"God shall likewise destroy you forever;
He shall take you away,
And pluck you out of your dwelling place,
And uproot you from the land of the living."
(Ps. 52:5)

There are four words the Psalmist makes use of to denote the utter vengeance that awaited this deceitful and bloody wretch [Doeg], all of them having a very strong meaning. The first . . . signifies to pull down and break utterly into pieces, as when an altar is demolished (Judges 6:30; 8:9). The second . . . signifies to twist anything, or pluck it up by twisting it round, as trees are sometimes twisted up. The third . . . properly signifies utterly to sweep away anything like dust or chaff; and the expression . . . means not sweep thee away from thy tent, but, sweep thee away, that thou mayest be no longer a tent. Thyself, thy family, thy fortune shall be wholly and entirely swept away and dissipated forever; to which the fourth word . . . answers . . . he shall root thee out from the land of the living. 'Tis impossible that words can express a more entire and absolute destruction. (Samuel Chandler)


Psalm 53

Whole Psalm. Probably the two Psalms [14 and 53] refer to different periods; the fourteenth to the earlier portion of the world, or of Jewish history, and the fifty-third to a later, perhaps a still future time. Jehovah, through Christ, is frequently said to turn to the world to see what its condition is, and always with the same result. "All flesh had corrupted its way" in the days of Noah, and, "when the Son of Man comes" again, it is intimated that he will scarcely "find faith on the earth." The two Psalms also apply to different persons. The former refers to the enemies of God, who tremble when his presence is made known--"they are in great fear" because vengeance is about to be inflicted on them for their sins. Here [in the 14th] the Supreme Being is called Jehovah. In the fifty-third Psalm the interests of God's people are principally kept in view. The ungodly are regarded as plotting against the righteous, and it is in this relation their case is considered. The fear that was just and reasonable in the fourteenth Psalm, because it concerned the unrighteous under a sense of impending judgment, is said to be unfounded in the fifty-third, because God was in the midst of his people, "scattering the bones of their enemies," and showing himself, not as Jehovah, but as the Elohim of his redeemed children. The fourteenth Psalm contemplates judgment, the fifty-third deliverance. And thus, though seemingly alike, a different lesson is conveyed in each.

The Psalm, then, descriptive of the universal and continuous corruption of man's nature, very properly occupies an introductory place in a series intended to represent the enemies of Messiah, who oppose his church during his absence and who are to attempt to resist his power when he comes again. Before entering upon an examination of the character of these opponents, this Psalm teaches that, until changed by grace, all are gone astray. "There is none righteous, no, not one," and that for all there is but one remedy--"the Deliverer coming out of Zion, who shall turn away ungodliness from Jacob." (R. H. Ryland)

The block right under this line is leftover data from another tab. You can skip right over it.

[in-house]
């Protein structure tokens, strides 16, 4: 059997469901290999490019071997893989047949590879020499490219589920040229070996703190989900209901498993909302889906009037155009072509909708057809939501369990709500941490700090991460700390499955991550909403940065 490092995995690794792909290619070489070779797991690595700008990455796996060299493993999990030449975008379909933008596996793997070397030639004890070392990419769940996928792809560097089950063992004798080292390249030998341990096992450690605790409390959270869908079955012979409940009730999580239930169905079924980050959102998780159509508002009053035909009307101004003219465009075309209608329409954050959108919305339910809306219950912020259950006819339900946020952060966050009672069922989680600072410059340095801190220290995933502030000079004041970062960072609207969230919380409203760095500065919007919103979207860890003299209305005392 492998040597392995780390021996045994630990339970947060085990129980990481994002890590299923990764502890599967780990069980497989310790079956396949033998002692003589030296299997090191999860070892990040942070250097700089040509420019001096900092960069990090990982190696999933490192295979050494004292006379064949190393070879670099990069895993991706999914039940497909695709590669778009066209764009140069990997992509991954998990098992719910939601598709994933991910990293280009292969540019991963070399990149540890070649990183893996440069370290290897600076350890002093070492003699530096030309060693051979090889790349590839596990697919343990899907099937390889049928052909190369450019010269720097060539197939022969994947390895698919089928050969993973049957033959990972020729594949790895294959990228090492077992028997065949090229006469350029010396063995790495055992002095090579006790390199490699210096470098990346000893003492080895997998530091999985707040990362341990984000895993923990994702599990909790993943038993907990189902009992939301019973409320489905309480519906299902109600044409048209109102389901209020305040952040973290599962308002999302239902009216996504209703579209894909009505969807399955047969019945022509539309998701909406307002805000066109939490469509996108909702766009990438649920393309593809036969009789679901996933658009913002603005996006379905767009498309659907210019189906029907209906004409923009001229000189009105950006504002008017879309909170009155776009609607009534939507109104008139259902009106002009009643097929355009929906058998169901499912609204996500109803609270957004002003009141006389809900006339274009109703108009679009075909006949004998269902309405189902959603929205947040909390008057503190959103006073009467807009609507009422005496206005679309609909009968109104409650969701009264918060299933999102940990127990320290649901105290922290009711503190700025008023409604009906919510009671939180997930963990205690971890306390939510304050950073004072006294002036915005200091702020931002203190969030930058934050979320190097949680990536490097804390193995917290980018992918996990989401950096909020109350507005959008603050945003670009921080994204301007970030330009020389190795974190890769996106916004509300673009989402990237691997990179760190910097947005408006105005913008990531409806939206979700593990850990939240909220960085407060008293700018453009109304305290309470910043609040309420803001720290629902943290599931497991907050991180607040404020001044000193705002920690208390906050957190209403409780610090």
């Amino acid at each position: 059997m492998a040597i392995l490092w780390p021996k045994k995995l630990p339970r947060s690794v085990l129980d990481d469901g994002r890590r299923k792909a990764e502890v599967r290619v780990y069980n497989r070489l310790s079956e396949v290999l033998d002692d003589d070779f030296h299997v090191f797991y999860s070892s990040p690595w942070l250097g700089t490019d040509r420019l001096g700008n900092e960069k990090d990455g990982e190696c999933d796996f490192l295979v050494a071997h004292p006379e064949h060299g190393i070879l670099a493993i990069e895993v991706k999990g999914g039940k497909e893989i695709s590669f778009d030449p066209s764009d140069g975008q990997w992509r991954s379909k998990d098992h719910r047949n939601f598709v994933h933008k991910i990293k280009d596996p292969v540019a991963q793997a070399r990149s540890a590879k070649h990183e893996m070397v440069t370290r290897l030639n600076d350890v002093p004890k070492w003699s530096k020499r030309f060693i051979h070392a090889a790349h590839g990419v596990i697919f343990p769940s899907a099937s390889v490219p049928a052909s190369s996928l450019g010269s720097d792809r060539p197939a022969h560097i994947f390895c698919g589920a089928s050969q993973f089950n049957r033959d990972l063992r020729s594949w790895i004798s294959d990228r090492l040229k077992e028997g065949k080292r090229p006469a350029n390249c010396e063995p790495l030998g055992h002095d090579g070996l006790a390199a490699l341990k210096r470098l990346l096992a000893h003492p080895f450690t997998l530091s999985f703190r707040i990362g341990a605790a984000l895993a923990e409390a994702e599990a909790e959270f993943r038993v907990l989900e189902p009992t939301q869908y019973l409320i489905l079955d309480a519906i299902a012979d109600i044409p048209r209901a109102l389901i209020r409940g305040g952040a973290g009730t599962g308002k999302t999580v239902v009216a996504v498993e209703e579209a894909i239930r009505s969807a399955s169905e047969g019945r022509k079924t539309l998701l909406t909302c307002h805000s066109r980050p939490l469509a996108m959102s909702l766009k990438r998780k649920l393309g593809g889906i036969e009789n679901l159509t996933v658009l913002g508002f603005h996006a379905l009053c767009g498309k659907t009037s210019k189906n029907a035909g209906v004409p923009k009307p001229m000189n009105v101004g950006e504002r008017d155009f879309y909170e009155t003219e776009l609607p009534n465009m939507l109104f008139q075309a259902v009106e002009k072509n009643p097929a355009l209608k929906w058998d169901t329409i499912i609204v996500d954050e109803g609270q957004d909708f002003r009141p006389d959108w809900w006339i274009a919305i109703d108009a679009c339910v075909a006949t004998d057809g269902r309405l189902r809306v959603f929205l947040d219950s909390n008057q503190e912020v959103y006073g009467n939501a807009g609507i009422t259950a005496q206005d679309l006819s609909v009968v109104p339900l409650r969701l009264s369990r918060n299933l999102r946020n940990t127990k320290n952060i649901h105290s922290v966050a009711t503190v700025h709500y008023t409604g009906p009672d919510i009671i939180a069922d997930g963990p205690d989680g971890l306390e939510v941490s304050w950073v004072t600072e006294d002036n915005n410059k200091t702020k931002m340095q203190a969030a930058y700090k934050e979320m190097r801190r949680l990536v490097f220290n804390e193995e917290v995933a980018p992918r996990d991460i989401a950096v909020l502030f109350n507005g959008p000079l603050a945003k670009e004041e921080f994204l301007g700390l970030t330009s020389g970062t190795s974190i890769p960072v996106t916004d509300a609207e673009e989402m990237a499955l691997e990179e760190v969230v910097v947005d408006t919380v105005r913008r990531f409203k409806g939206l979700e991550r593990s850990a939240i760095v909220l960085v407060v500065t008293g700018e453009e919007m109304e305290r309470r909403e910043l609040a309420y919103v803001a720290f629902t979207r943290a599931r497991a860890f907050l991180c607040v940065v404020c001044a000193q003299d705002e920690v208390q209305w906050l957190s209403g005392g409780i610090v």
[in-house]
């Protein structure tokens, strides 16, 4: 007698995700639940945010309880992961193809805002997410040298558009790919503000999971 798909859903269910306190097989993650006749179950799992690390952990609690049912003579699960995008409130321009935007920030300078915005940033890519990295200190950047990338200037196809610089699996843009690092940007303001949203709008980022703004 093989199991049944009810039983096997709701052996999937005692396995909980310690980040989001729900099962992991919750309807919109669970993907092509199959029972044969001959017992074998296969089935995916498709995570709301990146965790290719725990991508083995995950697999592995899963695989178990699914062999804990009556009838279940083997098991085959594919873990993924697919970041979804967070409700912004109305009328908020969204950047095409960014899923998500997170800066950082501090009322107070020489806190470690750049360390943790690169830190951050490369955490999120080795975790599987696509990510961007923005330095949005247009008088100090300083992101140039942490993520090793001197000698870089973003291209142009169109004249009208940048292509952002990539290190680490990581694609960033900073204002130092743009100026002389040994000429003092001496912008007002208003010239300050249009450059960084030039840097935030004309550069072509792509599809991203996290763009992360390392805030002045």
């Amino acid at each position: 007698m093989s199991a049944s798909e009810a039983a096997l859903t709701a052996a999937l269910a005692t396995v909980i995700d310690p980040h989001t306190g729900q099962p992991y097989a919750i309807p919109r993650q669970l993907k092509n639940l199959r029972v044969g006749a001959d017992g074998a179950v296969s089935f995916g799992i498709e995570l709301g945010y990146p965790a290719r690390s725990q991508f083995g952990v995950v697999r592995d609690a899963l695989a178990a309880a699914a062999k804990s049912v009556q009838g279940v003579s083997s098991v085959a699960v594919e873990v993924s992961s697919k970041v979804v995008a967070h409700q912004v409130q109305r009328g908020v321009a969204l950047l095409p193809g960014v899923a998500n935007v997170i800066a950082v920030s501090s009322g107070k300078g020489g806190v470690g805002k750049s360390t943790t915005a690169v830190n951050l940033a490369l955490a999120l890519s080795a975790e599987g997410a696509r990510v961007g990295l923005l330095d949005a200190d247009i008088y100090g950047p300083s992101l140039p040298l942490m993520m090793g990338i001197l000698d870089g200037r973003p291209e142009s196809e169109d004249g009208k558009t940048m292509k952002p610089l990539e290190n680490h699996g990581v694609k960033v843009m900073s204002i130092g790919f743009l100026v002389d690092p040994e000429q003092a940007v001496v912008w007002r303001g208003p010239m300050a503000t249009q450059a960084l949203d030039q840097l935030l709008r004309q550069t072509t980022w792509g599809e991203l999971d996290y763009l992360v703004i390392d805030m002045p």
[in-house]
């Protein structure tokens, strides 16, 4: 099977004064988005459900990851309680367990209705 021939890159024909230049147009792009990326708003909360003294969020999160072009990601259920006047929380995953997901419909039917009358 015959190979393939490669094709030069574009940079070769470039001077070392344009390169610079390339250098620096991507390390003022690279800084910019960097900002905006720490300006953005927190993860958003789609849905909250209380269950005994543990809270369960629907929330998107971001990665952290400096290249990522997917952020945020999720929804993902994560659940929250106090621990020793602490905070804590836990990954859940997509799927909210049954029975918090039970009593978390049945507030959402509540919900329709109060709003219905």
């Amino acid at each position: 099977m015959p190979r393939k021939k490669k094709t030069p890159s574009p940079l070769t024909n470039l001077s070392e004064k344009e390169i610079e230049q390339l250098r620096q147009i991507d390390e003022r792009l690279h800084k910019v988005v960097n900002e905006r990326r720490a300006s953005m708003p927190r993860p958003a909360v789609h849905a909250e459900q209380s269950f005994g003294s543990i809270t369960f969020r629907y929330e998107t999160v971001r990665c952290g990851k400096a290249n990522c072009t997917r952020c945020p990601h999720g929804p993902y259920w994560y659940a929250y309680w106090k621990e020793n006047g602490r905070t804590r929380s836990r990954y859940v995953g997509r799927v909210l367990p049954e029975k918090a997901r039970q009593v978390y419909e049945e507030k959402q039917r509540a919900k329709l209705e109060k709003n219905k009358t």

"The fool has said in his heart,
There is no God.
They are corrupt, and have done abominable iniquity;
There is none who does good."
(Ps. 53:1)

"The fool has said in his heart, There is no God." And this he does because he is a fool. Being a fool, he speaks according to his nature. Being a great fool, he meddles with a great subject and comes to a wild conclusion. The atheist is, morally as well as mentally, a fool; a fool in the heart as well as in the head, a fool in morals as well as in philosophy. With the denial of God as a starting point, we may well conclude that the fool's progress is a rapid, riotous, raving, ruinous one. He who begins at impiety is ready for anything. "No God," being interpreted, means no law, no order, no restraint to lust, no limit to passion. Who but a fool would be of this mind? What a Bedlam, or rather what an Aceldama [field of blood], would the world become if such lawless principles came to be universal! He who heartily entertains an irreligious spirit and follows it out to its legitimate issues is a son of Belial--dangerous to the commonwealth, irrational and despicable. Every natural man is more or less a denier of God. Practical atheism is the religion of the race. "Corrupt are they." They are rotten. It is idle to compliment them as sincere doubters and amiable thinkers; they are putrid. There is too much dainty dealing nowadays with atheism. It is not a harmless error. It is an offensive, putrid sin, and righteous men should look upon it in that light. All men being more or less atheistic in spirit are also in that degree corrupt. Their heart is foul, their moral nature is decayed. "And have done abominable iniquity." Bad principles soon lead to bad lives. One does not find virtue promoted by the example of your Voltaires and Tom Paines. Those who talk so abominably as to deny their Maker will act abominably when it serves their turn. It is the abounding denial and forgetfulness of God among men which is the source of the unrighteousness and crime which we see around us. If all men are not outwardly vicious, it is to be accounted for by the power of other and better principles. But left to itself, the "No God" spirit so universal in mankind would produce nothing but the most loathsome actions. "There is none that does good." The one typical fool is reproduced in the whole race. Without a single exception men have forgotten the right way. This accusation twice made in the Psalms, and repeated a third time by the inspired apostle Paul, is an indictment most solemn and sweeping; but he who makes it cannot err. He knows what is in man. Neither will he lay more to man's charge than he can prove. (Charles Spurgeon)